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Defoe and King William: a sceptical enquiry

Furbank, P. N. and Owens, W. R. (2001). Defoe and King William: a sceptical enquiry. Review of English Studies, 52(206) pp. 227–232.

DOI (Digital Object Identifier) Link: https://doi.org/10.1093/res/52.206.227
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Abstract

A favourite theme of Defoe's was his friendship with William III, but his accounts of this are riddled with contradictions. This article argues that it is possible that the entire story was made up by Defoe, and that he may have got the idea of inventing a role for himself as unofficial adviser to the king by his knowledge of some remarkable letters of advice to King William from William Paterson, which remained in the possession of the Defoe family until 1955.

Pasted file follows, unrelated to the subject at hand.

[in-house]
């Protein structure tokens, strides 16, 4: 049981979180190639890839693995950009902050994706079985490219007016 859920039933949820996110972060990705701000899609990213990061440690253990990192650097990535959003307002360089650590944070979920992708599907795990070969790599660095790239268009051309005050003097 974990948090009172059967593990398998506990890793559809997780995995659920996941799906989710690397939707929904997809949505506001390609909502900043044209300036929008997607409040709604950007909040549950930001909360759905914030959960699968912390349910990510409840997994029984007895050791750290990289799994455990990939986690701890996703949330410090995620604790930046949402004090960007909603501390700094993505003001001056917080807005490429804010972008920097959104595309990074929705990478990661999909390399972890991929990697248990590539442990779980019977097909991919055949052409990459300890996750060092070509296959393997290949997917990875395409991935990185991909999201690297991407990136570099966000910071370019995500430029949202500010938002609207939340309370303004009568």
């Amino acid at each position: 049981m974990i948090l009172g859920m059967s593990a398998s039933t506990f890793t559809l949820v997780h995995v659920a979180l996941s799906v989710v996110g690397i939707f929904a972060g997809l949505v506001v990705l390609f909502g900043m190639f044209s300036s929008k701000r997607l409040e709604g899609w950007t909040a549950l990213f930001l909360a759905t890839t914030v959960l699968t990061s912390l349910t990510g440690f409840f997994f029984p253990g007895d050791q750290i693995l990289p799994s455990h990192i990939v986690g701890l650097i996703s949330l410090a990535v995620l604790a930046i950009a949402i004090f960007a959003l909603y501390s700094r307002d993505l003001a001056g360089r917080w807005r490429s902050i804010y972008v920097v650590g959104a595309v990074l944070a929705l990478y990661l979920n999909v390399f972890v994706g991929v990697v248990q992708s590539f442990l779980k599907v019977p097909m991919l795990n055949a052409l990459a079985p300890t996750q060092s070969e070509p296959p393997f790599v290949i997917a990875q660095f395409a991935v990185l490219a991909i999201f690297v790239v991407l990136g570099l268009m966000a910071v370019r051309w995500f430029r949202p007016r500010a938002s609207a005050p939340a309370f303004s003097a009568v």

Item Type: Journal Item
Copyright Holders: 2001 Oxford University Press
ISSN: 0034-6551
Keywords: English literature
Academic Unit/School: Faculty of Arts and Social Sciences (FASS) > Arts and Cultures
Faculty of Arts and Social Sciences (FASS)
Research Group: History of Books and Reading (HOBAR)
Item ID: 21593
Depositing User: Jean Fone
Date Deposited: 23 Jul 2010 08:52
Last Modified: 09 Feb 2018 10:46
URI: http://oro.open.ac.uk/id/eprint/21593
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